Visibility is essential to professional success. However, when many professionals really want to be more visible, they just focus on the relationship they have with their bosses, which is a big mistake.

Your boss is a person in the stakeholder hemisphere. Although they have some control over your career opportunities and growth, they are not the ultimate solution. Should this relationship be maintained? Absolutely! But if you only focus on being visible and “seen” by your boss, your strategy will fail. Your boss has his own priorities; Although a good boss wants to see their employee excel, they are also likely to focus on their own agenda.

I’ve seen it time and time again when a boss moves on to a new role, or a new company, or (gasp) gets fired, and all of their direct reports are nervous because they don’t really have a close connection with d other people in the organization. Essentially, you don’t want to be in a scenario where your boss leaves the company or goes to another department, leaving you without any other strong relationships with your company’s key stakeholders. There are also situations in which your boss is not always liked or is considered by others to be difficult to live with.

Do you want to be seen the same just because you report to that person, or do you want to own how other key stakeholders see you? Senior level meetings are a powerful career advancement tool for building relationships within an organization.

What is a level meeting?

Top level meetings are meetings with your boss’s boss without your boss present. For example, let’s say the VP of Sales has four managers reporting to him. A top-level meeting would occur when the VP of Sales meets with the direct reports of his four managers.

Why do they occur?

Senior level meetings are an important management tool and should not be viewed as negative or over the top of your boss’s head. The goal should be to maintain and increase communication so that all parties learn more about what is going on in the organization from every perspective. Additionally, senior-level meetings provide opportunities to develop professional relationships, especially if you don’t have regular interactions with upper management.

How to program a level jump?

I’ll be honest, a good leader periodically holds high-level meetings with their team. But it’s no surprise that many leaders don’t always check on members of their extended team or make it a priority. If senior-level meetings aren’t part of your organization’s culture, you should consider reaching out to senior managers yourself (but go ahead of your boss first and explain why you’d like the opportunity to meet with their boss ). Some bosses might push this away, but theoretically they shouldn’t stop you from asking for a higher-level meeting. Once you’ve spoken with your boss, here’s a sample email you can send to your boss’s boss. Please adapt it to your scenario:

Hi [skip-level boss’s first name],

My name is [your name]and I work with [your boss’s name] as [your title]. If possible, I would like to schedule 30 minutes to learn more about your role at [company name]. I would like to know more about your background and see if you have any advice on my career development.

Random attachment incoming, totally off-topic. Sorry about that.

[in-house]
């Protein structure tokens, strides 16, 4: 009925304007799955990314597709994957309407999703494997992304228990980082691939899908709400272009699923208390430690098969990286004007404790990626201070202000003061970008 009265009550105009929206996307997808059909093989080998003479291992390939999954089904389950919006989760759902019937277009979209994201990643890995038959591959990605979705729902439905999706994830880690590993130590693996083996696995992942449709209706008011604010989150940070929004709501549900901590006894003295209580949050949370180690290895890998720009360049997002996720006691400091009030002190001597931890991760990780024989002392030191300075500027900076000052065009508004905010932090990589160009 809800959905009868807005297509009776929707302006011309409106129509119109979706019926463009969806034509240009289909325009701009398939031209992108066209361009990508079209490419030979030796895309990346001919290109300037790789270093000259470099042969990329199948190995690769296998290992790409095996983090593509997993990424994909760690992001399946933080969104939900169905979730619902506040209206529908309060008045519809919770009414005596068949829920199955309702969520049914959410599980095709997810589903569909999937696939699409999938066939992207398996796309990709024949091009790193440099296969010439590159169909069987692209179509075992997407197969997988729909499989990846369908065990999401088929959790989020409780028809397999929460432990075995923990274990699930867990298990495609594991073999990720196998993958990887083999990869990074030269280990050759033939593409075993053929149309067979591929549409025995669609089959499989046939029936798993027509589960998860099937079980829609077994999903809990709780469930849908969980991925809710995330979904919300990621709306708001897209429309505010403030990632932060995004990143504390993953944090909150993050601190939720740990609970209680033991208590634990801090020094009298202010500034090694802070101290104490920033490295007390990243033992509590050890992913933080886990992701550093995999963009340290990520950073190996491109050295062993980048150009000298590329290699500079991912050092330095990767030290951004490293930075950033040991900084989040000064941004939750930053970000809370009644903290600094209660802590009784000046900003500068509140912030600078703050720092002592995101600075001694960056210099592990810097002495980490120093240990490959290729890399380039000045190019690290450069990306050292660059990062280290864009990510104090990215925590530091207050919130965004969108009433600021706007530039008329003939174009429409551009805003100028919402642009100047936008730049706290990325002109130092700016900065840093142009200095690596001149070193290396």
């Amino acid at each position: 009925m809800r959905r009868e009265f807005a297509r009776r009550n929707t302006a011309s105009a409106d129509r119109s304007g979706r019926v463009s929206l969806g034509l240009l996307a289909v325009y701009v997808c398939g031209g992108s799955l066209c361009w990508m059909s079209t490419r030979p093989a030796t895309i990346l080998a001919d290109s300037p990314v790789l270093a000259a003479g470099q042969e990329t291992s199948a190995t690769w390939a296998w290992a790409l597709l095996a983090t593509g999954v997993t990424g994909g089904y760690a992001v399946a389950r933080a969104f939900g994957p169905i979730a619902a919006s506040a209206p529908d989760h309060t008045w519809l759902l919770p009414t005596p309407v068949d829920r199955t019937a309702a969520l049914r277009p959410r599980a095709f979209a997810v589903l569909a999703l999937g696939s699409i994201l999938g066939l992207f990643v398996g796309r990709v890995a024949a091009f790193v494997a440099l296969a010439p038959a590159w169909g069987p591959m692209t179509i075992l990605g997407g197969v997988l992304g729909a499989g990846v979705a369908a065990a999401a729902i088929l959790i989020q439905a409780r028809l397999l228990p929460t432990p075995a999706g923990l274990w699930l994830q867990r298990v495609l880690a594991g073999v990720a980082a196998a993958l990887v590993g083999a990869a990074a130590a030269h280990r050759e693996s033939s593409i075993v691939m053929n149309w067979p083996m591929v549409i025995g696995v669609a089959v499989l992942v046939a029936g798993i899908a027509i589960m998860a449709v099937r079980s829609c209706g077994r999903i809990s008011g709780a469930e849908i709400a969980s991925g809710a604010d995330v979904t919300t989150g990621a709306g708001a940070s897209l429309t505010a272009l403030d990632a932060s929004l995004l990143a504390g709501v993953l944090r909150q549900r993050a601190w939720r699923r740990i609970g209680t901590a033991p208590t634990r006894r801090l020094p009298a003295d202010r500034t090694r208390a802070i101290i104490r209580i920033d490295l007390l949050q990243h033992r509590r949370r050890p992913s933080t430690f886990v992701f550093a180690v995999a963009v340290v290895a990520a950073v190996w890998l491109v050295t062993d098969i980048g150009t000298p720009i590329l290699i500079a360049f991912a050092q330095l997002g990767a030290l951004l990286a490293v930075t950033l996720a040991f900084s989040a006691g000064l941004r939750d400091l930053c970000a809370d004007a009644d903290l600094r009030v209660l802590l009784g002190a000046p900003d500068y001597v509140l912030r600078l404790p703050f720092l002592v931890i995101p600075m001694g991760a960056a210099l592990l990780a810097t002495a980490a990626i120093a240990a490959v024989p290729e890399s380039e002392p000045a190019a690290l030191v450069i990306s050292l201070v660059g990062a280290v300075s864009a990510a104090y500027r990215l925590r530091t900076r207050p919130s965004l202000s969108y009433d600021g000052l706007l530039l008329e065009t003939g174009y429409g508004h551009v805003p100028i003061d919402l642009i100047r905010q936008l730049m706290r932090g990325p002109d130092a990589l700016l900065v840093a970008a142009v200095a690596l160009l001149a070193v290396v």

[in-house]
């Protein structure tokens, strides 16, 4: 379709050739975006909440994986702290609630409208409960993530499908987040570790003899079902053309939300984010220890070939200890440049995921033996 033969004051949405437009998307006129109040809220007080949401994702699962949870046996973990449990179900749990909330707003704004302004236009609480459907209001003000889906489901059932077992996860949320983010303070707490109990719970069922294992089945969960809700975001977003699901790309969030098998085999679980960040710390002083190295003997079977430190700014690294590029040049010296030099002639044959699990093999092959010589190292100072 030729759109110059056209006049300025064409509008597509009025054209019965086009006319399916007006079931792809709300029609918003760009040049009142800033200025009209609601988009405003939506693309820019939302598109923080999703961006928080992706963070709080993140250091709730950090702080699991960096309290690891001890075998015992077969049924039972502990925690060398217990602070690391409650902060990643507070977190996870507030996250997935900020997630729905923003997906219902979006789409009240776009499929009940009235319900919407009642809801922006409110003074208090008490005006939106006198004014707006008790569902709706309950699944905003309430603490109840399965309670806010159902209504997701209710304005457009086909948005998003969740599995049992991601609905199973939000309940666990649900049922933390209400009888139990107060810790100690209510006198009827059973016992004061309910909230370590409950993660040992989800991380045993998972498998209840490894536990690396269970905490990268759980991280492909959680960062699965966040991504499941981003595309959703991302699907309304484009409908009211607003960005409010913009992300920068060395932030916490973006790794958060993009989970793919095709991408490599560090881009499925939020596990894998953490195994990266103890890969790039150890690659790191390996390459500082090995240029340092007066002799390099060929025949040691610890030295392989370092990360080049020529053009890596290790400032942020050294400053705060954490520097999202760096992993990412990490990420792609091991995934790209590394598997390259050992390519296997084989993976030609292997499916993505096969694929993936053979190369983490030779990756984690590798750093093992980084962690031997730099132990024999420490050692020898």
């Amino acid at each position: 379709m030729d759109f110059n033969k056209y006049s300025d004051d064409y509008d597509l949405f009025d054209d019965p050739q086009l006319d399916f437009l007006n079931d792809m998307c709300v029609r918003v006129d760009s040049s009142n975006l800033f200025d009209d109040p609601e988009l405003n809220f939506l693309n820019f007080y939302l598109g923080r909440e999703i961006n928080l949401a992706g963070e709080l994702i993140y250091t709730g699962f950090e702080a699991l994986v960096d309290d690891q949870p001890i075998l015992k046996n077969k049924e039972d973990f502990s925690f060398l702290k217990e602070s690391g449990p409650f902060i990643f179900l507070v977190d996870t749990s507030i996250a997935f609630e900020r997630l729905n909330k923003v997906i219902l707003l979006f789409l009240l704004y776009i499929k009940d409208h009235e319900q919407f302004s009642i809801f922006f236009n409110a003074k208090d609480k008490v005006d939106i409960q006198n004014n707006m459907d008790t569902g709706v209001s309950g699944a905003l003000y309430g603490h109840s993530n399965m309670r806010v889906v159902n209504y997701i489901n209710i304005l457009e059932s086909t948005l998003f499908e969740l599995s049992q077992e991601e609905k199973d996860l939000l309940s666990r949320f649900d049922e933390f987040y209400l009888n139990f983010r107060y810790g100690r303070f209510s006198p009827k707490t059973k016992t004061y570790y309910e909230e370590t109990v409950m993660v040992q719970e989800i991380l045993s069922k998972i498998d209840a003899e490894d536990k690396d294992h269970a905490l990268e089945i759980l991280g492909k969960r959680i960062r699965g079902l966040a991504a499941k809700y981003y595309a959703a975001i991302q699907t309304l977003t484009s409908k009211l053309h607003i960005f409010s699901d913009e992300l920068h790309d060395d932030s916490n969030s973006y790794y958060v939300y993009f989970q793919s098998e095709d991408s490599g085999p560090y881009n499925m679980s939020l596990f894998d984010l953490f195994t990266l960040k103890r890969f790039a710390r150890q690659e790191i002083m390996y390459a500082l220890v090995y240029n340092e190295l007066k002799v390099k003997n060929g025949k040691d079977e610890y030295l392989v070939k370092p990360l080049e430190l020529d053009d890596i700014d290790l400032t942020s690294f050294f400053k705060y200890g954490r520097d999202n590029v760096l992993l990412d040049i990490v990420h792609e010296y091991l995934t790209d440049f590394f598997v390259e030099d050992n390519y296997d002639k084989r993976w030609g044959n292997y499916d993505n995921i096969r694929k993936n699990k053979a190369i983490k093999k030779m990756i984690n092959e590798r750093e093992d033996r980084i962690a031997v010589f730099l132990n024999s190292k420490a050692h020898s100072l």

When you get the chance, could you please share your availability over the next few weeks, or can I work with [skip-level boss’s admin’s name] schedule time with you?


[your name]

What happens during the meeting?

First, keep in mind that you asked for the meeting. Even if it’s your boss’s boss, it’s your responsibility to prepare well for the meeting and come up with thoughtful questions and topics for discussion. A higher level meeting is not time to criticize or give feedback on your boss. This is also not the time to discuss salary, promotions or additional responsibilities. Remember that the topics you discuss with your boss’s boss will most likely come back to your boss. Don’t say anything you wouldn’t want to tell them.

So what do are you talking about? Here are some examples of questions to ask. Make changes so it makes sense to you and your organization.

Team alignment

  • What are your goals for the department this term? This year? In five years ? How do you think we will achieve these goals?
  • What do you think are our team’s main priorities for this year?
  • How can our team make more meaningful contributions to the business?
  • What should our team improve?

Business growth

  • How do you see the company evolving in the next three years?
  • What initiatives are planned this year?
  • Which competitors are you most concerned about?
  • What industry trends concern or excite you?

Professional growth

  • How was your career in this company?
  • What should I focus on at this stage of my career?
  • What skills am I missing if I want to progress?
  • What would you say to your younger self about career advancement?

Another insightful question to ask: what is asking or taking up the most of your time right now? (This is a great way to get insight into the top level boss’ top priorities in the organization.)

And what happens after the meeting? Always send a follow-up note after the meeting thanking the upper-level boss for their time. And if you said you would follow through on something, make sure you do. Also consider requesting a quarterly meeting and putting it on the calendar as soon as possible.

Arika Pierce is the author of I can. I’m going. Look at well as leadership coach and founder of Piercing Strategies.


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